Little Rock Central High: 50 Years Later Analysis

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Leaving last week’s class, my mind was darting in all sorts of directions. While the “Eyes on the Prize” excerpt gave me a concrete understanding of the historic events of the desegregation of Little Rock High School, “Little Rock Central High: 50 Years Later” brought up all sorts of observations and questions on race in America that I hadn’t necessarily thought to address before. I think these two films were particularly interesting to view back to back because of their difference in style, content, and execution. I have viewed many of the “Eyes on The Prize” segments in past classes and this segment, “Fighting Back”, continues to stand out to me. Through the use of first person interviews and real footage, the piece gave me, what felt like, a clear look…show more content…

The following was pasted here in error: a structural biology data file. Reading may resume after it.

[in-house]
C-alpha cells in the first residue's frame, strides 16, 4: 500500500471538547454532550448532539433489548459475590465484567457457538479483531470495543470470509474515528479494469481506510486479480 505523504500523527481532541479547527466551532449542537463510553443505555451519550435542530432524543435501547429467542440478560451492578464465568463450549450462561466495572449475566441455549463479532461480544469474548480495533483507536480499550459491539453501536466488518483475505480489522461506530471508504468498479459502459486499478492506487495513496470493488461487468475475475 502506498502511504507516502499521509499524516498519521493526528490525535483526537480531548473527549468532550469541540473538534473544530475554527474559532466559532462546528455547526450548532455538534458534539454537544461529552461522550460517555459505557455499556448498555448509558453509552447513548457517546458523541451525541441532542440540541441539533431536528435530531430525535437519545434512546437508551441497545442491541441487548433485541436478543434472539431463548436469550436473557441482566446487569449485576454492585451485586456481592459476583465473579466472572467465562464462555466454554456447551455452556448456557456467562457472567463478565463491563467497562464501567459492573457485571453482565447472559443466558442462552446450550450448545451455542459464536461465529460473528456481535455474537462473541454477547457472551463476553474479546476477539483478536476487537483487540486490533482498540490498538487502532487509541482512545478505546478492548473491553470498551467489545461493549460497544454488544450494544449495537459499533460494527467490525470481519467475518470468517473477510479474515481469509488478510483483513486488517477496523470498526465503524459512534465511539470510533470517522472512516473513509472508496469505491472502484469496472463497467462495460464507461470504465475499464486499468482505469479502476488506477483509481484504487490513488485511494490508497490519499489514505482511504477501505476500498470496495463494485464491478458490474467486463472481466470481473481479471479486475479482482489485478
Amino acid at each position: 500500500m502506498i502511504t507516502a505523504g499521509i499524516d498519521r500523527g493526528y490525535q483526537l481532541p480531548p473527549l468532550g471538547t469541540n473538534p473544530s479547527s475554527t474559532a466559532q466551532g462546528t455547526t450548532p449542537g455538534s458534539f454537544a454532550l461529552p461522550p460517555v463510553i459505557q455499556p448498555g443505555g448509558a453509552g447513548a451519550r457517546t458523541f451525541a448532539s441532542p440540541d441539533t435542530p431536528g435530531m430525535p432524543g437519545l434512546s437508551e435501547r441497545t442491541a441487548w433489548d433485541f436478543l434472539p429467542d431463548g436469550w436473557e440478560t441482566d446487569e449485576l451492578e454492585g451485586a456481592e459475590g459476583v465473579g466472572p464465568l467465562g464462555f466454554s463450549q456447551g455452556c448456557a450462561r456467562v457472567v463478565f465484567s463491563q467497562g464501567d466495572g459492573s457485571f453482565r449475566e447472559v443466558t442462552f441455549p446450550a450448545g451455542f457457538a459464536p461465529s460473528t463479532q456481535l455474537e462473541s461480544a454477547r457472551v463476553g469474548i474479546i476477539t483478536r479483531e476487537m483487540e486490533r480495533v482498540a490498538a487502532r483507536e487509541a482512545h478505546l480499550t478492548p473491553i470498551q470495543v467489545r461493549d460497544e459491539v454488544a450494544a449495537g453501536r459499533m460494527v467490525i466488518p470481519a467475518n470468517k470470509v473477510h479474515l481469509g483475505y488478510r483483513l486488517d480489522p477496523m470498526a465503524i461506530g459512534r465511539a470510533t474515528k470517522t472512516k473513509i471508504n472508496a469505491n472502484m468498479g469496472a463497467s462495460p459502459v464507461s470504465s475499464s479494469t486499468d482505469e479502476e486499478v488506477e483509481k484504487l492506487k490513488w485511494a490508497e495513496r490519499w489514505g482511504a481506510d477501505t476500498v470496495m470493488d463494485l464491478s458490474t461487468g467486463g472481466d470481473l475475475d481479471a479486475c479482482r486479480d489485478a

The teacher asks whether or not black students still care about racial justice and the boy responds by saying, “In the fifties we still had something to prove so we had a reason to fight”. The teacher asks, “you don’t think black students are competing now?”. His response: “No.” Maybe the filmmakers took this exchange out of context or maybe the student was trying to say something else, but it saddened me to think that there might be children who already feel a sense of defeat. The recent media campaigns surrounding police violence against black individuals, something that has been going on for decades just without media coverage, is showing the public that there is far more that needs to be done in order to make America equal for all races. But even with this new awareness, there are still black and white students who think that the fight is over. That it won’t get better than it already has so why keep trying. It makes me really question how we can break this cycle. I wonder if we could get parents to start teaching their children tolerance, acceptance and equality from birth, how different the world would look

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